It was Christmas day with the family and I was telling my mum what I’ve been up to over the last couple of months. After covering “the cat”, “work” and “having two colds”, I was struggling. Then I remembered. Of course! The most exciting event to happen for months – and it had only happened a couple of days before Christmas. How could I forget?
“I was in a pantomime!”
As the words left my mouth, I realised it was a mistake. Don’t get me wrong; I was in a pantomime, but not one it would ever be easy to explain to my officially pensionable mother.
The fact is, I played Dandini in the first ever Twitpanto. The brainchild of Jon Bounds (whose brain, to be fair, has a lot of children), the Twitpanto took place on – where else? – Twitter, with a cast that included MP Tom Watson and Guardian writer Jemima Kiss, as well as the usual Brum Twitter suspects. See the full cast list here. (I told you it was exciting, didn’t I? Dandini is Prince Charming’s right hand man, no less!)
So how did it work? First you need to understand what Twitter is and how it works, which is where the idea of telling my mum all about it fell down somewhat. I’ll take it as read you at least understand the principles, because Twitter is notoriously difficult to explain, even to those who have “given it a go”.
Cast members were given an outline of our character (our “motivation”, if you will) and a script to follow – and we all followed a private Twitter account set up by Jon, where he could act as director and prompt without being seen by the audience. “As far as I know it’s the first time someone has attempted live drama on the microblogging service” said Jon on his blog “…and it might fail spectacularly (it’s very much an experiment).”
Those who wanted to watch the pantomime could follow Twitpanto in a number of ways, with varying degrees of success. You could just follow all the cast and then try and pick out the panto from amongst your Twitterstream, for example, or you could use Twitter’s search facility to look for #Twitpanto and keep refreshing.
Another tool, roomatic, did the job a lot better, allowing us to follow everything tagged with #twitpanto in real time and in reading order. But because of the sheer number of people using the tag, it was still very difficult to separate the cast – saying lines from the panto – from the huge amount of audience chatter and participation. This was solved when Matthew Somerville (Dracos) hacked the roomatic script and created a version with all the cast members highlighted in blue. It made it loads easier for everyone and you can read a final transcript on Matthew’s site.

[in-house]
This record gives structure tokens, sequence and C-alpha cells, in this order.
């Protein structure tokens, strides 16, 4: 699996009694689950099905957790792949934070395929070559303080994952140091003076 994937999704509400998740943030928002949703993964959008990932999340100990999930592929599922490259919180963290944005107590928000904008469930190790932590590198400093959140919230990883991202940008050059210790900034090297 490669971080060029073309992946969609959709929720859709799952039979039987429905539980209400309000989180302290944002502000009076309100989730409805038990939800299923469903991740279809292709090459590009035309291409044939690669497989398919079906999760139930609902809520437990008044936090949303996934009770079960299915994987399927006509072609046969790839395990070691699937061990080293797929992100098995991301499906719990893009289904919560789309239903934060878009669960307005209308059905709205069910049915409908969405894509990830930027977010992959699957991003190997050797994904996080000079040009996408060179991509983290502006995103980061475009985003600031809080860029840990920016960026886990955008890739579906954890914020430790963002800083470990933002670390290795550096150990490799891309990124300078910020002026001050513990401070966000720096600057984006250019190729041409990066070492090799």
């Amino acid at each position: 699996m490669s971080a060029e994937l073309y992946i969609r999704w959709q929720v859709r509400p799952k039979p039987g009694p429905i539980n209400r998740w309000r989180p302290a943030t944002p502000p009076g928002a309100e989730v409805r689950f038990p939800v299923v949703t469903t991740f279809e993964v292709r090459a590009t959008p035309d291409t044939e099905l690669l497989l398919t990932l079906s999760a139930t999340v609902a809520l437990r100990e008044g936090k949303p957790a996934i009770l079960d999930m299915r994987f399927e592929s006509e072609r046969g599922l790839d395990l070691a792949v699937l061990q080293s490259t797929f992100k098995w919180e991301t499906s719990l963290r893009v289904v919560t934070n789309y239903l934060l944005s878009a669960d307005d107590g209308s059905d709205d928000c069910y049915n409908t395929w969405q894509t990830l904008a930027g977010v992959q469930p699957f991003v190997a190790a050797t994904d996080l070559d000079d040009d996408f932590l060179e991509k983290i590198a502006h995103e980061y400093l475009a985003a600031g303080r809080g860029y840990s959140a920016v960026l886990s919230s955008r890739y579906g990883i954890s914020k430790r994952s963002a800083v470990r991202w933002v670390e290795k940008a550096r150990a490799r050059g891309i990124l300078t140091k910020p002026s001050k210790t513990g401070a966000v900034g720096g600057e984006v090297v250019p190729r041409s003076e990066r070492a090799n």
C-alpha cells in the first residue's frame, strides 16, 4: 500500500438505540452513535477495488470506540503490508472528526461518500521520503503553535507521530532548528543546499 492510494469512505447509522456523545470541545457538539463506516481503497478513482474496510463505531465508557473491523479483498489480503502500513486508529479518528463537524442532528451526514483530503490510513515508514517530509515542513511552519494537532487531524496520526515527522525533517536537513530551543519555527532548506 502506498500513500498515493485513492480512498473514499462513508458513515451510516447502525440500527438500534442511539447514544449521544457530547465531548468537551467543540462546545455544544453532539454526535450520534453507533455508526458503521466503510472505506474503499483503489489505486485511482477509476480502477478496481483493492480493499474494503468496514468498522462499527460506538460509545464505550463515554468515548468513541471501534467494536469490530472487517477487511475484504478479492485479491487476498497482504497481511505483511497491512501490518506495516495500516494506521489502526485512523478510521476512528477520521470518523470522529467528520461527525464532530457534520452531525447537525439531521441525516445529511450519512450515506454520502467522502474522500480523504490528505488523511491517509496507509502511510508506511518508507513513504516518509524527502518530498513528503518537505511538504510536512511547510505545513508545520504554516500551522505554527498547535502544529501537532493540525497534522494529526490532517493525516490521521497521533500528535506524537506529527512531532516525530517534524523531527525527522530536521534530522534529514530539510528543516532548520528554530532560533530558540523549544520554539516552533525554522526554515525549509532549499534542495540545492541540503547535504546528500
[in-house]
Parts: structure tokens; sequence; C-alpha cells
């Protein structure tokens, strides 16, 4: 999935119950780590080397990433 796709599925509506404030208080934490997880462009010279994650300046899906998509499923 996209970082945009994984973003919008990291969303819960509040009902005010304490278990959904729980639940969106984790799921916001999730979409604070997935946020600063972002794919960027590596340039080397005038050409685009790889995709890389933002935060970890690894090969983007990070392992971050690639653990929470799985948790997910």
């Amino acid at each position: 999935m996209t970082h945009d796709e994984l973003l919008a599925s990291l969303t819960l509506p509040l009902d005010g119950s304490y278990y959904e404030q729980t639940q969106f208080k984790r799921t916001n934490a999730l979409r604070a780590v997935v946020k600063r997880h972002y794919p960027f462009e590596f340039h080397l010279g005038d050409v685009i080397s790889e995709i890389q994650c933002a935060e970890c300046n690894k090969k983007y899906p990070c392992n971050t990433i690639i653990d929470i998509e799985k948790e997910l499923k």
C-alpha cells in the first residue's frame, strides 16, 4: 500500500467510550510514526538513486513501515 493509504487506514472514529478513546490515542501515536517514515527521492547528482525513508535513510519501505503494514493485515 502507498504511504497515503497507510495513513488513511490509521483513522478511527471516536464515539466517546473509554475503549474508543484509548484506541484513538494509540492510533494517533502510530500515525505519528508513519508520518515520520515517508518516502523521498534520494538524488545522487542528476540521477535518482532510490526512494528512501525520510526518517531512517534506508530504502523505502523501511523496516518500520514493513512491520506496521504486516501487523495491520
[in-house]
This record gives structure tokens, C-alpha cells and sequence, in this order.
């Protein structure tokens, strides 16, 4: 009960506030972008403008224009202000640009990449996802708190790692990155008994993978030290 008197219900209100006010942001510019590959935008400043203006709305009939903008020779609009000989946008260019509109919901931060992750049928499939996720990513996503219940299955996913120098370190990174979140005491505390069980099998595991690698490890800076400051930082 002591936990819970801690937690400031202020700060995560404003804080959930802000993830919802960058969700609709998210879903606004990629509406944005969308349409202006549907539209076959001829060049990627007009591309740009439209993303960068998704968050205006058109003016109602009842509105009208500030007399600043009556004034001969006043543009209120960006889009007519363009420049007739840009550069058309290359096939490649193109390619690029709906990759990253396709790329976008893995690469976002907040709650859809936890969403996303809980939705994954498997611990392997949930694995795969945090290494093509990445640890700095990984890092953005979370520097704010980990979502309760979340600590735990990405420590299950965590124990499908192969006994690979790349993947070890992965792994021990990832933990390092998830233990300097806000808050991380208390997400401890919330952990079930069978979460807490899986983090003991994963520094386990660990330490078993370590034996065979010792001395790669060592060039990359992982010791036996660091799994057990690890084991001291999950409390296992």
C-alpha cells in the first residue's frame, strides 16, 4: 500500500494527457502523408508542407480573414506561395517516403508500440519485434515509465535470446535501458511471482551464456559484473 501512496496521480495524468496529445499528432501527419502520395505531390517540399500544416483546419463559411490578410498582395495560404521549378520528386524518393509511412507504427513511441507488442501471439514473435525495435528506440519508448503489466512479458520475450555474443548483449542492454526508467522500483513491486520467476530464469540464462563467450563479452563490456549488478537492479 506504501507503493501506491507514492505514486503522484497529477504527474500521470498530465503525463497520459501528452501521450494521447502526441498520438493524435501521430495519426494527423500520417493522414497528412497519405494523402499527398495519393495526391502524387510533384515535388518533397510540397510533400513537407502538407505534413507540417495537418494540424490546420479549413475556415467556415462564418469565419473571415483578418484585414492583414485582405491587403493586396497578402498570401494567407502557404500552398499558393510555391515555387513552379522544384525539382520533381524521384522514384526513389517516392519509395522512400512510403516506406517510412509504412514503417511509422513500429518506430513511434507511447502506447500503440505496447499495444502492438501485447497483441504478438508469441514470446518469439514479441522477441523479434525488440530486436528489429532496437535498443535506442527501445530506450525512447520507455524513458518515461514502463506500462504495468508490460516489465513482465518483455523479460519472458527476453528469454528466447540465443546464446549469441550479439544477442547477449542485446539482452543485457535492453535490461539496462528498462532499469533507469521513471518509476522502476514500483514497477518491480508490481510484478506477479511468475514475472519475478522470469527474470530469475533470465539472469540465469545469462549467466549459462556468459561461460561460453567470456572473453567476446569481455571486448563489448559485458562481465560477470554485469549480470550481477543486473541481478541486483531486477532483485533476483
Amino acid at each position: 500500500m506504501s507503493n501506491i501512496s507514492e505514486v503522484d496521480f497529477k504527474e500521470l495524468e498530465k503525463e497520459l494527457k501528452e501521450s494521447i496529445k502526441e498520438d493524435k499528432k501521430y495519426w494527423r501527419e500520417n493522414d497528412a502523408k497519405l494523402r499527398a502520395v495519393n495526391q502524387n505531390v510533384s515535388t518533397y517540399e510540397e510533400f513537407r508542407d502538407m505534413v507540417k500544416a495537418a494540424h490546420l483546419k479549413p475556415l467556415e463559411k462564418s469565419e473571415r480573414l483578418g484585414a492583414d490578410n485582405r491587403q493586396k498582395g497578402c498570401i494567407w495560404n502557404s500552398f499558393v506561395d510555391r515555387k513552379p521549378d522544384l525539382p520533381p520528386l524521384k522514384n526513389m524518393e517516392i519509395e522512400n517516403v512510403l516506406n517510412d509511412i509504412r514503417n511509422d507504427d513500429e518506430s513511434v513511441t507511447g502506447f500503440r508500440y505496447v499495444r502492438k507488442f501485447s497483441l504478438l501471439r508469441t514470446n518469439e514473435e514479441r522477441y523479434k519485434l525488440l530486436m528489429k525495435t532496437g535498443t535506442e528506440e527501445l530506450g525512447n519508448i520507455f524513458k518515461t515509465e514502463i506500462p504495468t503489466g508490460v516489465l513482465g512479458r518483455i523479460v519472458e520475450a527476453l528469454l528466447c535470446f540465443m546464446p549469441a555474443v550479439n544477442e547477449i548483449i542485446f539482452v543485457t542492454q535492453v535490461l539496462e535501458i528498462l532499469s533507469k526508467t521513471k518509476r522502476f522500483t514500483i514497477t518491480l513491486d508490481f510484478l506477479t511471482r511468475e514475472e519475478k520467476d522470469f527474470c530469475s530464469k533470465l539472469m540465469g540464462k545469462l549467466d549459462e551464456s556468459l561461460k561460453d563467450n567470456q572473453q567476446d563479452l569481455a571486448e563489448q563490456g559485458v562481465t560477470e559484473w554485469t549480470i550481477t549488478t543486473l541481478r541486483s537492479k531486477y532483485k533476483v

As I sat watching the pandemonium unfold (or rather, scroll) on my screen, waiting for my cues amongst the rowdy #twitpanto stream, and trying to cut and paste my lines in time to keep the flow going, I did experience a strange, mild form of stage fright. Given that roomatic crashed a couple of times and I had to resort to following the panto by refreshing the #twitpanto search page, I found it nigh on impossible to improvise. It didn’t help that several of my colleagues were also following, watching my fingers hover over the ctrl+V keys and saying “are you on soon?”
So, did it “fail spectacularly”, as Jon feared it might? Of course not. Like every good pantomime should be, it was silly, chaotic, funny, rowdy and … well, tiring. It involved lots of audience participation – oh, yes it did! – and even made page 11 of the Birmingham Post (nothing to do with the Editor playing the part of Cinderella’s coachman, of course).
Being the last day at work, it was a great way to get into the Christmas spirit and, ludicrous though it sounds, I felt like I’d really been part of something big. I may not have been able to explain it to my mum (in fact I resorted to mumbling “it was on the internet” which turned out to be enough) but she gave me a hug and said “wow, well done!” anyway. And surely that’s what Christmas is all about.